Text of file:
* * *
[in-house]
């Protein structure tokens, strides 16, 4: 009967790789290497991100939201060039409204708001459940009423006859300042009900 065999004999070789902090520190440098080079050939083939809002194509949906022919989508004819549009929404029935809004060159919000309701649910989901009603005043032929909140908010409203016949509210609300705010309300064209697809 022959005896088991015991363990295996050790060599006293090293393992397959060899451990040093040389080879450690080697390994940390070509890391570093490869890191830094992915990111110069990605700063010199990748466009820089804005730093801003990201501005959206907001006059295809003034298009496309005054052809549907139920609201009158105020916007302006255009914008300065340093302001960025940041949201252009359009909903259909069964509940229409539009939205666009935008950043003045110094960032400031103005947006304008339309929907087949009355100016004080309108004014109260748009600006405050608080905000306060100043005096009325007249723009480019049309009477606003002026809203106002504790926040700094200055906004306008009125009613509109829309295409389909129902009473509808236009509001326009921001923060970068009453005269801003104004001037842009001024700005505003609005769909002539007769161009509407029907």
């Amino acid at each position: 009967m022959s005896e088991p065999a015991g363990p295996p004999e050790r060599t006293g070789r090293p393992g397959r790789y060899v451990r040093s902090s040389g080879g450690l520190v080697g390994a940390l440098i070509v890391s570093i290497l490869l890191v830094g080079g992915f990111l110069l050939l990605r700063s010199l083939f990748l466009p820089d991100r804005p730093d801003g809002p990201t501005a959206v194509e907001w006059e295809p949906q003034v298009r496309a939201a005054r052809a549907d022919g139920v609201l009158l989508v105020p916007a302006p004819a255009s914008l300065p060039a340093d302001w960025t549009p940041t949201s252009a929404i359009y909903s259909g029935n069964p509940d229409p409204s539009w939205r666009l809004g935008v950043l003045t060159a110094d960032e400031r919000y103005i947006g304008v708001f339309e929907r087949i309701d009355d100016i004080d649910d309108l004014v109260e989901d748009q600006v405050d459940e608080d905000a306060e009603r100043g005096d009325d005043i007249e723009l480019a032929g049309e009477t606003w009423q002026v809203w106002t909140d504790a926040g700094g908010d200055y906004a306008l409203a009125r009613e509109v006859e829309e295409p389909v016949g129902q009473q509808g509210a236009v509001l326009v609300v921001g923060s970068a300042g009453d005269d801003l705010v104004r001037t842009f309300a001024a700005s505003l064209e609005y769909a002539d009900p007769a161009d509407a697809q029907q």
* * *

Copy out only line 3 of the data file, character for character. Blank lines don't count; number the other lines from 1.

């Amino acid at each position: 009967m022959s005896e088991p065999a015991g363990p295996p004999e050790r060599t006293g070789r090293p393992g397959r790789y060899v451990r040093s902090s040389g080879g450690l520190v080697g390994a940390l440098i070509v890391s570093i290497l490869l890191v830094g080079g992915f990111l110069l050939l990605r700063s010199l083939f990748l466009p820089d991100r804005p730093d801003g809002p990201t501005a959206v194509e907001w006059e295809p949906q003034v298009r496309a939201a005054r052809a549907d022919g139920v609201l009158l989508v105020p916007a302006p004819a255009s914008l300065p060039a340093d302001w960025t549009p940041t949201s252009a929404i359009y909903s259909g029935n069964p509940d229409p409204s539009w939205r666009l809004g935008v950043l003045t060159a110094d960032e400031r919000y103005i947006g304008v708001f339309e929907r087949i309701d009355d100016i004080d649910d309108l004014v109260e989901d748009q600006v405050d459940e608080d905000a306060e009603r100043g005096d009325d005043i007249e723009l480019a032929g049309e009477t606003w009423q002026v809203w106002t909140d504790a926040g700094g908010d200055y906004a306008l409203a009125r009613e509109v006859e829309e295409p389909v016949g129902q009473q509808g509210a236009v509001l326009v609300v921001g923060s970068a300042g009453d005269d801003l705010v104004r001037t842009f309300a001024a700005s505003l064209e609005y769909a002539d009900p007769a161009d509407a697809q029907q």